The controversial written passage on the side of the National Mall's Martin Luther King Jr. memorial has been removed, the sculptor said Thursday.
Chinese artist Master Lei Yixin told reporters at a press event in front of the memorial that the inscription had been removed by deepening the grooves that give the side of the memorial texture.
"All is going well," Lei said through his son, who served as an interpreter.
The King Memorial had originally included a paraphrase from the famed Civil Rights leader's "Drum Major" speech that read: "I was a drum major for justice, peace and righteousness."
In 2011, famed poet Maya Angelou, a friend of King, pointed out that the statue took the original quote out of context in a manner that she said made King look arrogant.
Two months before he was assassinated in 1968, King really said: "If you want to say that I was a drum major, say that I was a drum major for justice. Say that I was a drum major for peace. I was a drum major for righteousness. And all of the other shallow things will not matter."
Work is still ongoing on the statue. The National Parks Service hopes to have the memorial ready for events commemorating the 50th anniversary of King's "I Have a Dream Speech" which will kick off at the end of August.
The work is expected to cost between $700,000 and $800,000, according to Bob Vogel, superintendent of the National Mall and Memorial Parks. The money is coming not from taxpayer dollars but from a fund established for repairs.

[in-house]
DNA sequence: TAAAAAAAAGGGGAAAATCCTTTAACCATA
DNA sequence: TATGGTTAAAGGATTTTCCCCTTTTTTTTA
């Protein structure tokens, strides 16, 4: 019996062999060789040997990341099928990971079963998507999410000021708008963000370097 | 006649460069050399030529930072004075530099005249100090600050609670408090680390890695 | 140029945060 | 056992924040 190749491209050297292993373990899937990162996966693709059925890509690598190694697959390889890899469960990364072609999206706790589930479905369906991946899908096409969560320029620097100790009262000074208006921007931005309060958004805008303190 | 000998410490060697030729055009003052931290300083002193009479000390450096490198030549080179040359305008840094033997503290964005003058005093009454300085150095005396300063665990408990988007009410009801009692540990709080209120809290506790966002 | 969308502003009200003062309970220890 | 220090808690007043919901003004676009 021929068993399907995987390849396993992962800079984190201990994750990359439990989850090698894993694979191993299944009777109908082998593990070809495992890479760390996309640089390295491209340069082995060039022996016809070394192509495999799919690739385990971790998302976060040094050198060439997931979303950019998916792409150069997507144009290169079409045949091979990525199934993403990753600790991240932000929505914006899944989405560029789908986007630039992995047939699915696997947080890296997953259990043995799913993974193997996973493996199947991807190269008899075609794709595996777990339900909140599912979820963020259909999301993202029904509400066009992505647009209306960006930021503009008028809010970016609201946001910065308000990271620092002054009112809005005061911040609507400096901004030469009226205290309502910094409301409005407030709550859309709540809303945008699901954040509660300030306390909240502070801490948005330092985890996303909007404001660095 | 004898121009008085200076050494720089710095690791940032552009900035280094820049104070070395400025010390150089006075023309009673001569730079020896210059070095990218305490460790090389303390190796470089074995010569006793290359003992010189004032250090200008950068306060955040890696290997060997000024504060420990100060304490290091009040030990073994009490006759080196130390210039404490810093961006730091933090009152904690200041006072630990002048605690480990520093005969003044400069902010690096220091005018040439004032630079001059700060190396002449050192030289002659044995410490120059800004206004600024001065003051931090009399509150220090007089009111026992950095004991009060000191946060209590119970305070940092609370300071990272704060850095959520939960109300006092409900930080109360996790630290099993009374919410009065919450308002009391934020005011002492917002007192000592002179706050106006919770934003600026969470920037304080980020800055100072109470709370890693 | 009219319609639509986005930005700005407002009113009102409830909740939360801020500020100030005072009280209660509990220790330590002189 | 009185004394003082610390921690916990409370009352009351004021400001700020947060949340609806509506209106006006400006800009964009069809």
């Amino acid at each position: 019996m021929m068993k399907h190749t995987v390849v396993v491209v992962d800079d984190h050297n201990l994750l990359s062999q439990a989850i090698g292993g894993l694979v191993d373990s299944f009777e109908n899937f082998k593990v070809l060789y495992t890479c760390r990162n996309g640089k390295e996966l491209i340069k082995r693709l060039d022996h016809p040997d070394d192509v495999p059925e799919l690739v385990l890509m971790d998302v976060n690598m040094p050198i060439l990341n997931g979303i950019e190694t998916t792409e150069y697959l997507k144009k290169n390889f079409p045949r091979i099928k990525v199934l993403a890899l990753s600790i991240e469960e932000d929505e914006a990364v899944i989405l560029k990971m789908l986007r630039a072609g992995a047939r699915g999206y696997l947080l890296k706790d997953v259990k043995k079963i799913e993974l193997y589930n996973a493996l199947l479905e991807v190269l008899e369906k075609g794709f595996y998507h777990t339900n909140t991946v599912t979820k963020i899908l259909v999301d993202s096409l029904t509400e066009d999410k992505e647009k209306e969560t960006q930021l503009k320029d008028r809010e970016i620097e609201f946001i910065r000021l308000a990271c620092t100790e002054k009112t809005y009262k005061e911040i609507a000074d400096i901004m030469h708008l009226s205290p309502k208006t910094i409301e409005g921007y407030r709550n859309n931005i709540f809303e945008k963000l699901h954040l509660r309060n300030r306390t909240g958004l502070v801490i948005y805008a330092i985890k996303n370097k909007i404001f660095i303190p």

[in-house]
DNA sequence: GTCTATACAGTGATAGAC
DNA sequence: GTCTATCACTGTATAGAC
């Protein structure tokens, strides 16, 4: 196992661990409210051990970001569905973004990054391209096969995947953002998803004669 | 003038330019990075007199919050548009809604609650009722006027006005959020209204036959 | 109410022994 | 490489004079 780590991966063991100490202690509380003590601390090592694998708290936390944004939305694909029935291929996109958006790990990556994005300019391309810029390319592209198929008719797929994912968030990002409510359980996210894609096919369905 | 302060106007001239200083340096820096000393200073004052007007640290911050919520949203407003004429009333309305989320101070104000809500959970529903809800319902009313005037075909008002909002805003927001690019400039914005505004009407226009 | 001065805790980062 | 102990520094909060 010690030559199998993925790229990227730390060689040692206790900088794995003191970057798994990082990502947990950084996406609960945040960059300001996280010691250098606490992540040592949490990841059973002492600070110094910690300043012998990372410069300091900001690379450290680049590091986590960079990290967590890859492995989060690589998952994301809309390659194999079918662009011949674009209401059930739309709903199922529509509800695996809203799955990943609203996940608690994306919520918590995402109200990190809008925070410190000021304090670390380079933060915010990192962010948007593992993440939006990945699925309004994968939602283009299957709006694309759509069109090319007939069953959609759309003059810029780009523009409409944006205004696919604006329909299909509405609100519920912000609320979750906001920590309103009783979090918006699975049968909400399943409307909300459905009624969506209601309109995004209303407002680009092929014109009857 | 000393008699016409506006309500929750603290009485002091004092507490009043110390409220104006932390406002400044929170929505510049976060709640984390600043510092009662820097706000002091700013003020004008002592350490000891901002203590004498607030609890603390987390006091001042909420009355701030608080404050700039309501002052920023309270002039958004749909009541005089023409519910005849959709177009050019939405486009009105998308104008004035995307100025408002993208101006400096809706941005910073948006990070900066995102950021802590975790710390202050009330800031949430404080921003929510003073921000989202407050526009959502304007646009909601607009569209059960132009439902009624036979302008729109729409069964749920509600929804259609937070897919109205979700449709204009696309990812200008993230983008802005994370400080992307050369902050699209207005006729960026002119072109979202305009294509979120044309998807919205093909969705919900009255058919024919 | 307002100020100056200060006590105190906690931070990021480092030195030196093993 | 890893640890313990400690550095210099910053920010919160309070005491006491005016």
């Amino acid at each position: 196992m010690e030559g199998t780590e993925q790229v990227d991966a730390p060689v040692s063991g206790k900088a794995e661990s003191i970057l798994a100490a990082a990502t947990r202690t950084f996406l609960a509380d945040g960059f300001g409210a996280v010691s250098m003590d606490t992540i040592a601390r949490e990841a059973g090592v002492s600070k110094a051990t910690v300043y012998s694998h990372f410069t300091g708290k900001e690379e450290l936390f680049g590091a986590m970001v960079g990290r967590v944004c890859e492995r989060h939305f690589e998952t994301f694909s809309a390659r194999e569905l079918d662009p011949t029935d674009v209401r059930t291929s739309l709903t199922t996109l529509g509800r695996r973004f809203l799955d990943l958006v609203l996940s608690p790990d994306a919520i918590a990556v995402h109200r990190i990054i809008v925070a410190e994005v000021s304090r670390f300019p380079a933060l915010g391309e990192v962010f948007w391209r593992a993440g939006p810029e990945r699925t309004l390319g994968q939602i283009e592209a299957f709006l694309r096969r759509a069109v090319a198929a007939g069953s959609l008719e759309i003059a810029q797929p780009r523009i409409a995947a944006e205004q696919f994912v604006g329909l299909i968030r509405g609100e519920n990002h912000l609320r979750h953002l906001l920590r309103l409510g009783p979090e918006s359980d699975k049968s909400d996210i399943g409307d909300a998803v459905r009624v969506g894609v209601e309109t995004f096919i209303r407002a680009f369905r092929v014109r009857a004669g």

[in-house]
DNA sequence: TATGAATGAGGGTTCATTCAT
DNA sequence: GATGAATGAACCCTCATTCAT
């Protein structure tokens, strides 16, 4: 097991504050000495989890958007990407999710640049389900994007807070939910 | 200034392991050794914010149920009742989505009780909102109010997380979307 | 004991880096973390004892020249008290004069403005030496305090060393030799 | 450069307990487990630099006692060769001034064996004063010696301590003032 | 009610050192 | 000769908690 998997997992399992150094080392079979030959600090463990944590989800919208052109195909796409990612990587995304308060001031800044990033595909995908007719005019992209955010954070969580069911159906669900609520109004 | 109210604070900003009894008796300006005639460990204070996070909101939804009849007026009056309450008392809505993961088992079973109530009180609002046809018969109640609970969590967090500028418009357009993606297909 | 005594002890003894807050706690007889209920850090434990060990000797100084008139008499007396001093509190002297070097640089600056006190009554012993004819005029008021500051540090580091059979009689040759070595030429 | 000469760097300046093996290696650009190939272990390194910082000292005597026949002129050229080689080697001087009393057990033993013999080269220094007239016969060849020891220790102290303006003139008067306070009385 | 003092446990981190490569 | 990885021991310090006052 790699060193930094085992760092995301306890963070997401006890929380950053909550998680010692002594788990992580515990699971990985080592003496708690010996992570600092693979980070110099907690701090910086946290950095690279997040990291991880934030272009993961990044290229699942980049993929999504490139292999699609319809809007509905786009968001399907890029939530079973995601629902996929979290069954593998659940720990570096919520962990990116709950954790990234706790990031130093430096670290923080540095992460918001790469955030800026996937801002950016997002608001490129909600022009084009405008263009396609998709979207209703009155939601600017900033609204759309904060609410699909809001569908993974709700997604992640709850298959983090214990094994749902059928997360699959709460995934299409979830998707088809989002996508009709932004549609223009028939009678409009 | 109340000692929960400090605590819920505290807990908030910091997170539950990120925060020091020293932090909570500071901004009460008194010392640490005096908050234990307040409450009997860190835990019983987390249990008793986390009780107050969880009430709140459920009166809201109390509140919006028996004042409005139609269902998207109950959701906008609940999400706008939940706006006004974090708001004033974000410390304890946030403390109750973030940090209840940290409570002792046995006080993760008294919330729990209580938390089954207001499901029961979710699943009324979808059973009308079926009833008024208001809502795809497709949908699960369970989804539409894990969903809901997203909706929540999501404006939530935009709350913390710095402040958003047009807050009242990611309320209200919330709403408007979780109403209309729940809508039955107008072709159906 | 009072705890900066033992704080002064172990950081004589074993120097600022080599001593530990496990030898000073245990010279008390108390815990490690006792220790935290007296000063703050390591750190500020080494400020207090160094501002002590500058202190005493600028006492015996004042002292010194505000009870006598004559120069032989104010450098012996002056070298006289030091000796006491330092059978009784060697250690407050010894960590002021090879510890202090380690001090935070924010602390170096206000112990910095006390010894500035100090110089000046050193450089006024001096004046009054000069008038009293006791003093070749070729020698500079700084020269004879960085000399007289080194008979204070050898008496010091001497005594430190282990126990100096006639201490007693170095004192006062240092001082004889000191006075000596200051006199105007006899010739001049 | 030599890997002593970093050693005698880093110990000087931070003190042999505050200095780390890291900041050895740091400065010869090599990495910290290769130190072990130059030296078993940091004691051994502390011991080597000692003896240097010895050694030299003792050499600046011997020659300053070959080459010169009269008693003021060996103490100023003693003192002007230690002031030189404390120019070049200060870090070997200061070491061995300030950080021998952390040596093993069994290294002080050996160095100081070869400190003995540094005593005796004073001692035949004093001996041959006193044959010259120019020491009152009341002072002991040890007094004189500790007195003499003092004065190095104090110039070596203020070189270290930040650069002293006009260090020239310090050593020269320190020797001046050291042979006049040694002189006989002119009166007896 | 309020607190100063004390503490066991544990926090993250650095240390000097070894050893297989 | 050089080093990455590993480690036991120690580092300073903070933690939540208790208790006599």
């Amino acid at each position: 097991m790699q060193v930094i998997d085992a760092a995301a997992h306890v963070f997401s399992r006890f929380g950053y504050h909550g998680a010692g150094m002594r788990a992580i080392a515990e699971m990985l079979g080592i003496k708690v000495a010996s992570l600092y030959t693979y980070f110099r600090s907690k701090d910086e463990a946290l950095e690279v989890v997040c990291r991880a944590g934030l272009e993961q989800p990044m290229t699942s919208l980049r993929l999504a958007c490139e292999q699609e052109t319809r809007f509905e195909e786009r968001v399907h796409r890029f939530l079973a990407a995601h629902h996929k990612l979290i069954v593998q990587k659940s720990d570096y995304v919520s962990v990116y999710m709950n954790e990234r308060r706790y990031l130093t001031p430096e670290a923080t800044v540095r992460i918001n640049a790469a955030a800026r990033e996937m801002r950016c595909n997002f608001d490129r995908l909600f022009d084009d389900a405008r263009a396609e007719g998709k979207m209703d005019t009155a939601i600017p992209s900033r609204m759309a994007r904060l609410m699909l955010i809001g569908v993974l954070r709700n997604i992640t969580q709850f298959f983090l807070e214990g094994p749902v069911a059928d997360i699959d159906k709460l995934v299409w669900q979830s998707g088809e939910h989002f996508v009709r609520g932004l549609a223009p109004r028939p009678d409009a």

In response to criticisms of the paraphrase, Vogel told reporters that he couldn't think of a single memorial that hasn't experienced some kind of controversy over its design.
"We found a really great solution that everyone thinks will work and the memorial will be beautiful," Vogel said.
"We can get past the controversy and focus on the whole meaning behind this incredible memorial."
The memorial had 5.2 million visitors last year.
Lei also answered a question about what it was like as a Chinese citizen working on the statue of an American icon. Through his translator, Lei said that he knew of King even in China.
"He feels that it was an honor to work with the MLK foundation to make the memorial. He has put a lot of effort and heart into the statute," his son translated.
"He thinks that Americans would not regret to pick him as the sculptor."